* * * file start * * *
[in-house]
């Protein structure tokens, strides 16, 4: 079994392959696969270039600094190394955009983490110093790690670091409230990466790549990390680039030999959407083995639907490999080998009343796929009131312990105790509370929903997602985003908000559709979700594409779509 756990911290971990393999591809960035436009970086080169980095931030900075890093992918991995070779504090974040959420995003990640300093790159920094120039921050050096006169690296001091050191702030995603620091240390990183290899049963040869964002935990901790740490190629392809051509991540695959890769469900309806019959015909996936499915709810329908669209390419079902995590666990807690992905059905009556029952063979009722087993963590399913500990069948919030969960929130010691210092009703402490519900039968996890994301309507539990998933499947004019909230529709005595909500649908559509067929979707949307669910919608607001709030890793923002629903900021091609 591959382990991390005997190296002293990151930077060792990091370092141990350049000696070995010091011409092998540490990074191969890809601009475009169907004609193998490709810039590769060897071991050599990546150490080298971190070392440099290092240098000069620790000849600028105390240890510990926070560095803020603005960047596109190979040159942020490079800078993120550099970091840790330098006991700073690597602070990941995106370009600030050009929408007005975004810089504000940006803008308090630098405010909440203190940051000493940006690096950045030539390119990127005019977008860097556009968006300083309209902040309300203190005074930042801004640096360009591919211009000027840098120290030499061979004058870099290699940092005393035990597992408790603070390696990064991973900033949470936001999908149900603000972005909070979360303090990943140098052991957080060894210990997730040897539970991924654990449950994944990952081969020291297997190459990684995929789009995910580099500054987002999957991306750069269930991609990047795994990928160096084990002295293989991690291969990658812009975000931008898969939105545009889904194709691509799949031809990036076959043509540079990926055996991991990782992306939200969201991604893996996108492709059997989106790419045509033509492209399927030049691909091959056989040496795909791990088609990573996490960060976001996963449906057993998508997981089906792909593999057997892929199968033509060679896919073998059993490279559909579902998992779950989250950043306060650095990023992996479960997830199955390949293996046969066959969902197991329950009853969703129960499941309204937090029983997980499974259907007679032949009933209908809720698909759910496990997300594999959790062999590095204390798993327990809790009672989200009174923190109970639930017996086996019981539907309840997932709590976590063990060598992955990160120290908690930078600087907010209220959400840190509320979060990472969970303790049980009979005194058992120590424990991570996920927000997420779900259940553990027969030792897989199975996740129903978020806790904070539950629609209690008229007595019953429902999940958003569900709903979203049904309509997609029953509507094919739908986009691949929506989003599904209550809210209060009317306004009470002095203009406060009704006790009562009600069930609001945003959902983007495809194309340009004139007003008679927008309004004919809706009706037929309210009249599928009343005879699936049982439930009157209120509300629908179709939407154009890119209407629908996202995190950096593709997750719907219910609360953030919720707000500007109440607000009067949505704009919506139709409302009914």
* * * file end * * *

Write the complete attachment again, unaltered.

[in-house]
């Protein structure tokens, strides 16, 4: 079994392959696969270039600094190394955009983490110093790690670091409230990466790549990390680039030999959407083995639907490999080998009343796929009131312990105790509370929903997602985003908000559709979700594409779509 756990911290971990393999591809960035436009970086080169980095931030900075890093992918991995070779504090974040959420995003990640300093790159920094120039921050050096006169690296001091050191702030995603620091240390990183290899049963040869964002935990901790740490190629392809051509991540695959890769469900309806019959015909996936499915709810329908669209390419079902995590666990807690992905059905009556029952063979009722087993963590399913500990069948919030969960929130010691210092009703402490519900039968996890994301309507539990998933499947004019909230529709005595909500649908559509067929979707949307669910919608607001709030890793923002629903900021091609 591959382990991390005997190296002293990151930077060792990091370092141990350049000696070995010091011409092998540490990074191969890809601009475009169907004609193998490709810039590769060897071991050599990546150490080298971190070392440099290092240098000069620790000849600028105390240890510990926070560095803020603005960047596109190979040159942020490079800078993120550099970091840790330098006991700073690597602070990941995106370009600030050009929408007005975004810089504000940006803008308090630098405010909440203190940051000493940006690096950045030539390119990127005019977008860097556009968006300083309209902040309300203190005074930042801004640096360009591919211009000027840098120290030499061979004058870099290699940092005393035990597992408790603070390696990064991973900033949470936001999908149900603000972005909070979360303090990943140098052991957080060894210990997730040897539970991924654990449950994944990952081969020291297997190459990684995929789009995910580099500054987002999957991306750069269930991609990047795994990928160096084990002295293989991690291969990658812009975000931008898969939105545009889904194709691509799949031809990036076959043509540079990926055996991991990782992306939200969201991604893996996108492709059997989106790419045509033509492209399927030049691909091959056989040496795909791990088609990573996490960060976001996963449906057993998508997981089906792909593999057997892929199968033509060679896919073998059993490279559909579902998992779950989250950043306060650095990023992996479960997830199955390949293996046969066959969902197991329950009853969703129960499941309204937090029983997980499974259907007679032949009933209908809720698909759910496990997300594999959790062999590095204390798993327990809790009672989200009174923190109970639930017996086996019981539907309840997932709590976590063990060598992955990160120290908690930078600087907010209220959400840190509320979060990472969970303790049980009979005194058992120590424990991570996920927000997420779900259940553990027969030792897989199975996740129903978020806790904070539950629609209690008229007595019953429902999940958003569900709903979203049904309509997609029953509507094919739908986009691949929506989003599904209550809210209060009317306004009470002095203009406060009704006790009562009600069930609001945003959902983007495809194309340009004139007003008679927008309004004919809706009706037929309210009249599928009343005879699936049982439930009157209120509300629908179709939407154009890119209407629908996202995190950096593709997750719907219910609360953030919720707000500007109440607000009067949505704009919506139709409302009914």